Posts
    51
    Post Thanks / Like
    Regarding wood vs. aluminum wings, a compromise can be made using wood ribs on aluminum spars. This hybrid approach has been done in the past and offers some benefits to some builders.

  36. #36
    RVBottomly's Avatar
    Join Date
    Sep 2017
    Location
    Asotin County Washington (KLWS)
    Posts
    307
    Post Thanks / Like
    Quote Originally Posted by stknrddr View Post
    Regarding wood vs. aluminum wings, a compromise can be made using wood ribs on aluminum spars. This hybrid approach has been done in the past and offers some benefits to some builders.
    That's exactly what the Wag Aero "Wooden Wing Kit" is made of. Aluminum spars with spacers for the wooden ribs.

  37. #37
    RVBottomly's Avatar
    Join Date
    Sep 2017
    Location
    Asotin County Washington (KLWS)
    Posts
    307
    Post Thanks / Like
    Quote Originally Posted by Marty57 View Post
    Laminating spars vertically, as a woodworker, is pretty easy but I would start with 7/8" and after gluing, plane down to the 3/4". It might be hard to get 7/8". If shorter lengths of 3/4" are available, than a scarf joint is perfectly ok. I've seen wood factory spars come out of wings with two or three scarf joints in the wood. There are specs as to where the scarf joints can be relative to lift struts and such bit it is acceptable. I do scarf joints with a hand plane and a scraper, no bit deal for a boat builder.

    Marty
    Thanks Marty. I get confused with how airplane builders use the terminology. When I say vertical lamination, I think of two or more full-width pieces glued together side by side. Example: you want 3/4 X 6 1/4 spar, then use two 3/8 thick by 6 1/4 pieces.

    Horizontal in my way of thinking would be multiple pieces of 3/4 material stacked one on another until you reach the 6 1/4 dimension. (I've done this for sailing spars, and of course I usually make the whole thing a bit oversized to then plane down).

    Most of the laminated spar pictures I've seen use the first method (wider pieces glued side by side). That seems odd to me because it seems the advantage of laminating with slightly different grain orientation is reduced.

    In any event, I'm up on scarfing. I'm sort of lazy and built a jig for a power planer that worked well on things from marine plywood to 2x8 keelsons.

    The only gnawing unknown for me right now is epoxy creep. Our summers often see 115 F in the shade. I'm pretty sure I don't want dark wings.
    Likes Hardtailjohn liked this post

  38. #38
    Marty57's Avatar
    Join Date
    Jan 2005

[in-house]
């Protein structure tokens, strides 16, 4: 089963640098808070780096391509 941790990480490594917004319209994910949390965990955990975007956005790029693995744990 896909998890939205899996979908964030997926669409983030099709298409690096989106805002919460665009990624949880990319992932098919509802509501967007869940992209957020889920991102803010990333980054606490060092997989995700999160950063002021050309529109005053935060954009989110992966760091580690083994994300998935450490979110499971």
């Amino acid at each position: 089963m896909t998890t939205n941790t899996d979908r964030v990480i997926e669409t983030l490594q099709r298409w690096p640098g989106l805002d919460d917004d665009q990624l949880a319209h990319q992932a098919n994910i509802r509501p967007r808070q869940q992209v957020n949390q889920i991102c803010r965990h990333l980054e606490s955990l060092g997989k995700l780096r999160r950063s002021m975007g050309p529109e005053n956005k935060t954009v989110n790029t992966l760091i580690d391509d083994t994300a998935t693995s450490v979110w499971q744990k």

Location
    Nipomo, Ca
    Posts
    1,338
    Post Thanks / Like
    If you are concerned with epoxy creep, post cure your wings. Easy to do. Tent your wing in your garage with plastic sheeting or painters tarps and some moving blankets. Set up a few spot lights inside the tent area to get temp up to about 125-130 degrees, pretty easy to do. Let the wing bake at that temp for 12 hours and all will be cured to that temp. The idea is to post cure above max temp you will be exposed to to prevent creep. I stored my ribs in my attic while living in the desert, about 130 up there in summer. My shop was way over 120 many days so not worried. Another option is to secure wings to saw horses in your driveway and tent with black plastic in the hot sun. Check on temps inside but I bet you can get over 125 degrees inside that set up easy.
    Marty
    N367PS
    Psalm 36:7 "High and low among men find refuge in the shadow of His wing"
    www.marty2plus2.com
    Thanks RVBottomly thanked for this post

  39. #39
    RVBottomly's Avatar
    Join Date
    Sep 2017
    Location
    Asotin County Washington (KLWS)
    Posts
    307
    Post Thanks / Like
    Thanks, Marty. That's something I didn't know.

    I've seen 130 F in my wood shed often. Sounds like a plan.

  40. #40
    Hardtailjohn's Avatar
    Join Date
    Jan 2007
    Location
    Marion, MT
    Posts
    621
    Post Thanks / Like
    I used to get really nice vertical grain Sitka Spruce from Flounder Bay Boats in Anacortes WA. I got a few sets of spars for Tcrafts from them and at a great price. If I remember right, there was a lady named Erica that ran the wood yard and she really knew her stuff!! Not sure if they're still in business, but one of the boat supplies around there should be handling cants and resawing. Another supplier that I've had great luck with was Big Sky Stearman in OR.
    As far as scarf joints in a spar, my Tcraft had 14 individual pieces in one spar from the factory. They were pretty broke back in 46.
    John

Similar Threads

  1. Project help??
    By WWeldon in forum Member Projects in Progress
    Replies: 7
    Last Post: 03-20-2015, 02:08 PM
  2. Wings next project
    By MNSC360 in forum Experimental Cubs
    Replies: 21
    Last Post: 09-22-2009, 06:33 PM

Bookmarks

Bookmarks

Posting Permissions

  • You may not post new threads
  • You may not post replies
  • You may not post attachments
  • You may not edit your posts
  •